Well said Steven. I think this is the ground I currently occupy. I've always been comfortable with the thought that there is a greater unifying power of some sort, but the concept of a conscious entity doesn't feel quite right. You know, the flowing white beard, the chorus of angels, big "G" on his sweatshirt...doesn't quite cut it. My concept of God (like you said, just as good a term as any, only one syllable and real easy to spell) is something a tad more obiwankenobi-ish. Basically, it's an important tool to remind myself of the things that I am not in control of. That being said, I think I'll go and whine about the weather.
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steven lloyd
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Re: Who even says there is a god?

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I’m close with you on this one fluffy, although I could accept some form of consciousness that is kind of included with my meaning of purposeful. Consciousness is not necessarily limited or contained as it is a form of energy and can exists everywhere and even be infinite (like the “force” of Obiwankenobi). I have long dropped the concept of an old man with a long white beard living in the clouds with angels flying all around, and at the same time I am reluctant to accept the word of people who presume to understand something that is so far beyond anyone's understanding. It doesn’t matter to me that God is something I will never be able to fully comprehend though. It is enough for me to know there is purpose to all of this, and as you say, accept that there are things that I do not control.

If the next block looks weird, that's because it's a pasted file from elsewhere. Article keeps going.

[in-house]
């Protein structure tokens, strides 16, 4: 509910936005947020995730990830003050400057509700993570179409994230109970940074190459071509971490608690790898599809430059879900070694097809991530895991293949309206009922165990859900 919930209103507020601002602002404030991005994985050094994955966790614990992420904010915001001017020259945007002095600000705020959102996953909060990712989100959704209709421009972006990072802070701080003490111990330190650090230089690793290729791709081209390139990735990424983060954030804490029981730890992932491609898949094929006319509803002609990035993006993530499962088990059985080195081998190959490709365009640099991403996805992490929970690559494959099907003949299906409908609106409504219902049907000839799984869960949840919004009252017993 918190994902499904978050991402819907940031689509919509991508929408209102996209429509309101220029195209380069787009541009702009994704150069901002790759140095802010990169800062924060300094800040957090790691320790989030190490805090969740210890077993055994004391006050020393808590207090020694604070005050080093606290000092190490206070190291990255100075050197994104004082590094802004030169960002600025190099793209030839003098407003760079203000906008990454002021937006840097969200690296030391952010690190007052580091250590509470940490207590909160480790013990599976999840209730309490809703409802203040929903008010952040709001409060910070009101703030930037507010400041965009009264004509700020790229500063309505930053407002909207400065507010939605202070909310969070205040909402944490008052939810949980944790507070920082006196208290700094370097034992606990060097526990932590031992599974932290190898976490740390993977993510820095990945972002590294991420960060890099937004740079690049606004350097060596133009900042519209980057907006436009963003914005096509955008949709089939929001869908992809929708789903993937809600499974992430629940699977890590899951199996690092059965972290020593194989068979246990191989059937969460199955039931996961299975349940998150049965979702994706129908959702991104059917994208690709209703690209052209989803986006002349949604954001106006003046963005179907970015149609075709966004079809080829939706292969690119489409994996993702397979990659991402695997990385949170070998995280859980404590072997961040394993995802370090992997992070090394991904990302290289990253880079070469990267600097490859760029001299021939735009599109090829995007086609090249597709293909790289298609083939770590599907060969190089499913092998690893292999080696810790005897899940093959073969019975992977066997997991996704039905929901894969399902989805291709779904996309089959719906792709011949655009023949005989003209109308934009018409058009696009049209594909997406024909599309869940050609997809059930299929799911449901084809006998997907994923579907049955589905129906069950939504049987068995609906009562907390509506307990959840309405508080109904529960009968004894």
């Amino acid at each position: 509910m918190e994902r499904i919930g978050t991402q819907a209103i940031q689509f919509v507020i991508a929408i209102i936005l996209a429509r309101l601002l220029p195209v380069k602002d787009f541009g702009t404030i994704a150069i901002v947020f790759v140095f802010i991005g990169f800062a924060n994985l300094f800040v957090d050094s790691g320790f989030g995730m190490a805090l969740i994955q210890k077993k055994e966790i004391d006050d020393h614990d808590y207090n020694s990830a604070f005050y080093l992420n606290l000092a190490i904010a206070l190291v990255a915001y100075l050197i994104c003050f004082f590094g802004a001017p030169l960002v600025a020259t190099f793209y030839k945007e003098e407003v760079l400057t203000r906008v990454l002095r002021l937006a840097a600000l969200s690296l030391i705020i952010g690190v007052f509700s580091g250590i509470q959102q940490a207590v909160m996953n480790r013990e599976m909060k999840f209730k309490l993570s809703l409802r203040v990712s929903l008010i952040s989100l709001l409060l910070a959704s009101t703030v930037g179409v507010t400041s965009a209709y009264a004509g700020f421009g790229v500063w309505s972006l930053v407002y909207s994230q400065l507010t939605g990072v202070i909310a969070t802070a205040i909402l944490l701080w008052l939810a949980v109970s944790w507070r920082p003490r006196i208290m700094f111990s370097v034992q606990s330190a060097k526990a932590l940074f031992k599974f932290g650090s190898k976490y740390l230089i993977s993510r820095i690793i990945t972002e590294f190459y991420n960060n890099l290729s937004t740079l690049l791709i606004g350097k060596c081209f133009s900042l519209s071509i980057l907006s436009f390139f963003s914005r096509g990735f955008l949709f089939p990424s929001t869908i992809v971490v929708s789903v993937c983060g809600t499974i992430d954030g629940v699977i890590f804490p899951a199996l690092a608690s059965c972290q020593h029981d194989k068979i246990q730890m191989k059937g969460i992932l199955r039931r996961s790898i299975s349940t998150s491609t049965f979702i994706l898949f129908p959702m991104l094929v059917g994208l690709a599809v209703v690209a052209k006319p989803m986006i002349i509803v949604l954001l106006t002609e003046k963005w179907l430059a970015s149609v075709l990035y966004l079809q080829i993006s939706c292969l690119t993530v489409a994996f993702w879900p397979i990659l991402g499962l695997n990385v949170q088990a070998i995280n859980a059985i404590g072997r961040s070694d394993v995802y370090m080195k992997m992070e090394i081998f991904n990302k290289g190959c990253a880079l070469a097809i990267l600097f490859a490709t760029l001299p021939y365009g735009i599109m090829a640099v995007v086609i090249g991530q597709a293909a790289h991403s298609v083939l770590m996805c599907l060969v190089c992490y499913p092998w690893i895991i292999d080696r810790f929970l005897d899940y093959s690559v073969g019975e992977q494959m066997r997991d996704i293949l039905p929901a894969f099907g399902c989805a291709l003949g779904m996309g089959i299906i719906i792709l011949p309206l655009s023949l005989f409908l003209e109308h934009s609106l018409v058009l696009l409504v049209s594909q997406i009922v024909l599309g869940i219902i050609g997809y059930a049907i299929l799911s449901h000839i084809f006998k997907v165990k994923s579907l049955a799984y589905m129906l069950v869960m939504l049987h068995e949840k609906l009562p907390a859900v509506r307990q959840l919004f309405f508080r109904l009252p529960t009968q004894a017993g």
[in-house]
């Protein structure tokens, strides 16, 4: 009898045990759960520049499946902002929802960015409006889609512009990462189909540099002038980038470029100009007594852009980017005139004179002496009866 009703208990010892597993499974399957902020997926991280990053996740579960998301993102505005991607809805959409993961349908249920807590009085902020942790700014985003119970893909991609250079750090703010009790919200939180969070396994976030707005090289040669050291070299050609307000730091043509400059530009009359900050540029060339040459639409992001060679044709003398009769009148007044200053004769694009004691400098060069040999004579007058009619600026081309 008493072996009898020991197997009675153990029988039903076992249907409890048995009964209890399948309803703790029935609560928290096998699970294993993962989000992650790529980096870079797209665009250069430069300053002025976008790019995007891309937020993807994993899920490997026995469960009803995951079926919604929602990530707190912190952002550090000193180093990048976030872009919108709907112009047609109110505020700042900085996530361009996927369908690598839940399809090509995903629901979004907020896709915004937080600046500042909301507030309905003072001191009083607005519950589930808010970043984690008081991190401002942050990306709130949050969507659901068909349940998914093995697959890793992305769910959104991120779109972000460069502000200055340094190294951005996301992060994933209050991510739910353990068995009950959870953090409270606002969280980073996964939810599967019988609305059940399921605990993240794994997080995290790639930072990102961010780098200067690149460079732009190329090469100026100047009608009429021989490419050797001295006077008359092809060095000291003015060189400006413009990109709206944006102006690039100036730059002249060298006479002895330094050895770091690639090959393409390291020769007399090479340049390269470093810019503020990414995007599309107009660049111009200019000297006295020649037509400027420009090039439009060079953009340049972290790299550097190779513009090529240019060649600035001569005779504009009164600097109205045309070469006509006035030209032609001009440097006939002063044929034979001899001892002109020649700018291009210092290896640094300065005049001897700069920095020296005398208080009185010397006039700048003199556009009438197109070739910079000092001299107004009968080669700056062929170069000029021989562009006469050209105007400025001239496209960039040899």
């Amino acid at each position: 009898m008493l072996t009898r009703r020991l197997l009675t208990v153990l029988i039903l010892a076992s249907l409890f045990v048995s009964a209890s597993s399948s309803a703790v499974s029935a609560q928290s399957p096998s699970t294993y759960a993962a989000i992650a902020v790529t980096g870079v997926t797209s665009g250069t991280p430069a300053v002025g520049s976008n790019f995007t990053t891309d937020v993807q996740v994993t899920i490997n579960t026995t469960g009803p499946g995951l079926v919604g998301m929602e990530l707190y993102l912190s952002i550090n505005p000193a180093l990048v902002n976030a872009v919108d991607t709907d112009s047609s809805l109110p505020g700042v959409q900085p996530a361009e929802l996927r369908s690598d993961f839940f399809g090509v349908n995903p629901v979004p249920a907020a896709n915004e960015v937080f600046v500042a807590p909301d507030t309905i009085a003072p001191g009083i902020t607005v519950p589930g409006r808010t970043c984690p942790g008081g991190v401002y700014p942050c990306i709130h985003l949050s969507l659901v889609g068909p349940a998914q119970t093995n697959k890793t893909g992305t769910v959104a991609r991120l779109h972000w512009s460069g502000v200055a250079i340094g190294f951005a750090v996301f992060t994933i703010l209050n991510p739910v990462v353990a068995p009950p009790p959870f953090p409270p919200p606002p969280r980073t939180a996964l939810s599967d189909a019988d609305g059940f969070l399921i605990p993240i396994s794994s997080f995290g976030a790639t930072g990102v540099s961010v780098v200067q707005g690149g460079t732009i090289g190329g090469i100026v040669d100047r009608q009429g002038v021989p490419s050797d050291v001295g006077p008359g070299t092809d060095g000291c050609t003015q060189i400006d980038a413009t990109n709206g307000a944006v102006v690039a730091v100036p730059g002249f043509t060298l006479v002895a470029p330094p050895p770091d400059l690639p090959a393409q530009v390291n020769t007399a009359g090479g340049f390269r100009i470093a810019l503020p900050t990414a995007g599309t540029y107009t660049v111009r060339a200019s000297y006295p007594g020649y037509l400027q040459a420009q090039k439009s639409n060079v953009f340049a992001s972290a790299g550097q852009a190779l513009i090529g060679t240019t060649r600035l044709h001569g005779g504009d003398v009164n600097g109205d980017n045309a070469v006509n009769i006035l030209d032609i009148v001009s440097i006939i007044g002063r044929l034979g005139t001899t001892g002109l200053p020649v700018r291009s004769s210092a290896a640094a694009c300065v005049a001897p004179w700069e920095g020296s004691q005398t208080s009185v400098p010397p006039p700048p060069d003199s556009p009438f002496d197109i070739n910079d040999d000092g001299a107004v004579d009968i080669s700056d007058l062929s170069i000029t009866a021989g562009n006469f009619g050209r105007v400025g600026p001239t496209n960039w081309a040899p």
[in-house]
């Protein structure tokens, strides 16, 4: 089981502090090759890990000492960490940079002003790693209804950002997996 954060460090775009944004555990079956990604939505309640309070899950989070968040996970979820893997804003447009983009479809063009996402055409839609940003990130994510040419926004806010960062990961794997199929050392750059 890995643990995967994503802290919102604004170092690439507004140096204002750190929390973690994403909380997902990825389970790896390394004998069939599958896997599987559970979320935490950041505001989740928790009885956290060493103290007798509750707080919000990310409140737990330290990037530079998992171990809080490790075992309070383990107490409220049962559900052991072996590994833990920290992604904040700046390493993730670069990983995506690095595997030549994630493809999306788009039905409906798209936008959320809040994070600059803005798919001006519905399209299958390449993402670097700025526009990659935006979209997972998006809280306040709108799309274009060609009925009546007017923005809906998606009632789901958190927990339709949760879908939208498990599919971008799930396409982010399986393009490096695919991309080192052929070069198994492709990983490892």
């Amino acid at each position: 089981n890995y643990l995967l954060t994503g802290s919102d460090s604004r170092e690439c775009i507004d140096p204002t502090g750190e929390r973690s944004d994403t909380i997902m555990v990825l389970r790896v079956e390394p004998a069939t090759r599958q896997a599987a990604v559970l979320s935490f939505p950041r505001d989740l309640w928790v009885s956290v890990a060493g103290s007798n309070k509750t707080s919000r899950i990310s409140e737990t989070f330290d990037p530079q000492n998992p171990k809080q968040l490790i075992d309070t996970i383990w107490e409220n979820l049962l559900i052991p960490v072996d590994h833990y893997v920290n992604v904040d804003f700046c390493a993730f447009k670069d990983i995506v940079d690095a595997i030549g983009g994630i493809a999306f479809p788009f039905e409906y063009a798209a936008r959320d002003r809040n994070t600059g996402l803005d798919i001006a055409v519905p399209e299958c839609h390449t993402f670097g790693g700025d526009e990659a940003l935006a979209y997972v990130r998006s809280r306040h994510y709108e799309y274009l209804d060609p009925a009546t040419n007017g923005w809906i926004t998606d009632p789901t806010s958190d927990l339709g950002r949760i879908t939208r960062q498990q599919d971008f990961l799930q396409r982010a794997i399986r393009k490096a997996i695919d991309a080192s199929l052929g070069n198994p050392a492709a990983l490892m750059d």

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Re: Who even says there is a god?

Post by rideforever »

steven lloyd wrote:That’s me ( “God, please let this ball carry the sand trap” ) :dyinglaughing:


does 'god dam did I ever smash that one' count?
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Re: Who even says there is a god?

Post by rideforever »

Glacier wrote:Welcome back, WSB!

westsidebud wrote: all i would need is one shred of eveidence , i cant go on faith


The above point is very good and valid. No one should ever believe something without some sort of evidence.

There is nothing wrong with faith, as long as it entails some sort of evidence. ie. I have faith that you are indeed the same Westsidebud of old we have all been missing because I have seen evidence through your posting styles.